News

30.09.16

Lack of community support leading carers to ‘reluctantly to turn to A&E’

Hospital emergency services are facing increased pressure as carers are increasingly turning to A&E for treatment for their loved ones because they cannot access adequate community support, according to a new report.

A survey by Carers UK found that 9% of carers said they had used an A&E or 999 service when a loved one was ill because they didn’t know where else to turn for advice, and 18% had done so because they couldn’t get a district nurse or GP out of hours.

Of those whose friend or family member was admitted to hospital, 32% said they thought this could have been prevented if they’d had more support as a carer. This rose to 40% among ‘sandwich’ carers with responsibility for children as well as an older relative.

Heléna Herklots, chief executive of Carers UK, said: “The majority of care provided in England is not by doctors, nurses or care workers, but by family and friends. These carers have told us that they aren’t able access the support they need, when they need it, from community health and care services, so they are reluctantly having to turn to A&E.”

Cuts to social care have been linked to rising levels of demand and longer waiting times in hospital A&Es.

A report from the Public Administration and Constitutional Affairs Committee (PACAC), also published this week, found that a lack of social care resources and co-ordination with the health service is contributing to high levels of delayed discharge for elderly patients and lack of follow-up care when they left hospital.

In the Carers UK survey, 26% of respondents were not consulted when their friend or relative was discharged from hospital and 33% were only consulted at the last minute.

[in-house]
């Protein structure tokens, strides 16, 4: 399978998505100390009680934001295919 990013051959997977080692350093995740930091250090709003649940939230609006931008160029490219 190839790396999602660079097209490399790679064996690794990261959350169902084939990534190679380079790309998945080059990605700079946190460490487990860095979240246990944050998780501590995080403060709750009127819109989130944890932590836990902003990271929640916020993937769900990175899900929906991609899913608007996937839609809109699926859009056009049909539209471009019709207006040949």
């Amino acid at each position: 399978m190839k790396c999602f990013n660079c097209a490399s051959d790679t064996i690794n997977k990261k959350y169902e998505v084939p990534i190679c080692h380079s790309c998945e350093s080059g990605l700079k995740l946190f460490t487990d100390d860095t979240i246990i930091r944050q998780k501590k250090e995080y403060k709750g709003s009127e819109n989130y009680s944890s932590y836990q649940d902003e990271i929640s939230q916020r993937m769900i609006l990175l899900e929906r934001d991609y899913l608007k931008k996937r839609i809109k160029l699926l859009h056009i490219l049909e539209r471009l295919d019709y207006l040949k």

Among those who were not consulted, 79% said they felt their loved one was discharged too early, whereas 65% of those who were consulted said the discharge had happened at the right time.

Furthermore, 27% said their loved one’s admission to hospital was due to being discharged too soon on a previous occasion.

Carers UK said the government should introduce a ‘Carer Friendly Duty’ for the NHS. This should include ‘stress testing’ the new sustainability and transformation plans (STPs) from a carer perspective.

In addition, it said CCGs should systematically develop carer friendly primary services, and NHS trusts should use carer passport schemes to identify and support carers while they are in hospital.

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Comments

Jo   03/10/2016 at 12:27

I would just like to comment on the story about 'Lack of community support leading carers 'reluctantly to turn to A&E'. I think most recommendations coming out of studies like this by Carers' UK are too 'broad brush' to be effective. In my experience as sole carer for a close family member with dementia, what would have helped me and all concerned would have been a way for a carer (paid or unpaid) to send details of the specific thing that they know would be needed to improve a particular situation, so that patient and carer knowledge and ideas could be directly input, co-ordinated, validated and shared a.s.a.p. Sometimes correction or improvement needs to happen quickly!

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